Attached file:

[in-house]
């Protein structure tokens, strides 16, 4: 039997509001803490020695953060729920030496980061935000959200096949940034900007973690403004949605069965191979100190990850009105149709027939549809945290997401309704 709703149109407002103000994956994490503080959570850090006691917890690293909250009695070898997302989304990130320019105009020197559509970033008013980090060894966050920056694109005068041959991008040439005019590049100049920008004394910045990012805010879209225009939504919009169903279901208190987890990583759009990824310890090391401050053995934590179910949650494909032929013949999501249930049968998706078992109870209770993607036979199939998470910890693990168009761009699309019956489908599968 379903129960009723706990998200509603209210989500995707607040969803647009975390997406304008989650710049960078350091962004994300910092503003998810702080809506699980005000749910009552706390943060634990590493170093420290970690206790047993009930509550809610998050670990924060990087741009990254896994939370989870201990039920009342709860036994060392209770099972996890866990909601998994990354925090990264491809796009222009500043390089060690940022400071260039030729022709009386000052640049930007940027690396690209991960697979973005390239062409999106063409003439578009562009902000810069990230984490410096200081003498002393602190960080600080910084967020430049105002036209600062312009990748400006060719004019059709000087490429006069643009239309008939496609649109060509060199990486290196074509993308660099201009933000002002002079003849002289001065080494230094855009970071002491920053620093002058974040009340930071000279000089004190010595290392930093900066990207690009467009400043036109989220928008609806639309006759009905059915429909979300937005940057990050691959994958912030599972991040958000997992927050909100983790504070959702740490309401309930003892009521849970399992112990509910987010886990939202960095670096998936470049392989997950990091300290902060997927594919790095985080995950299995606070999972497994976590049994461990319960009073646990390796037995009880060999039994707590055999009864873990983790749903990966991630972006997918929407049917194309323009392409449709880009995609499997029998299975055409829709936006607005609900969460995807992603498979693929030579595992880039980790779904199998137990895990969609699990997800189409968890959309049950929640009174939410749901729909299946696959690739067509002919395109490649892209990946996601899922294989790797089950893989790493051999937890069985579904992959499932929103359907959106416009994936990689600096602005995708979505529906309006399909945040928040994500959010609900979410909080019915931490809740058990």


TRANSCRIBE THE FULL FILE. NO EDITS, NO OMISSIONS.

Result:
[in-house]
């Protein structure tokens, strides 16, 4: 039997509001803490020695953060729920030496980061935000959200096949940034900007973690403004949605069965191979100190990850009105149709027939549809945290997401309704 709703149109407002103000994956994490503080959570850090006691917890690293909250009695070898997302989304990130320019105009020197559509970033008013980090060894966050920056694109005068041959991008040439005019590049100049920008004394910045990012805010879209225009939504919009169903279901208190987890990583759009990824310890090391401050053995934590179910949650494909032929013949999501249930049968998706078992109870209770993607036979199939998470910890693990168009761009699309019956489908599968 379903129960009723706990998200509603209210989500995707607040969803647009975390997406304008989650710049960078350091962004994300910092503003998810702080809506699980005000749910009552706390943060634990590493170093420290970690206790047993009930509550809610998050670990924060990087741009990254896994939370989870201990039920009342709860036994060392209770099972996890866990909601998994990354925090990264491809796009222009500043390089060690940022400071260039030729022709009386000052640049930007940027690396690209991960697979973005390239062409999106063409003439578009562009902000810069990230984490410096200081003498002393602190960080600080910084967020430049105002036209600062312009990748400006060719004019059709000087490429006069643009239309008939496609649109060509060199990486290196074509993308660099201009933000002002002079003849002289001065080494230094855009970071002491920053620093002058974040009340930071000279000089004190010595290392930093900066990207690009467009400043036109989220928008609806639309006759009905059915429909979300937005940057990050691959994958912030599972991040958000997992927050909100983790504070959702740490309401309930003892009521849970399992112990509910987010886990939202960095670096998936470049392989997950990091300290902060997927594919790095985080995950299995606070999972497994976590049994461990319960009073646990390796037995009880060999039994707590055999009864873990983790749903990966991630972006997918929407049917194309323009392409449709880009995609499997029998299975055409829709936006607005609900969460995807992603498979693929030579595992880039980790779904199998137990895990969609699990997800189409968890959309049950929640009174939410749901729909299946696959690739067509002919395109490649892209990946996601899922294989790797089950893989790493051999937890069985579904992959499932929103359907959106416009994936990689600096602005995708979505529906309006399909945040928040994500959010609900979410909080019915931490809740058990």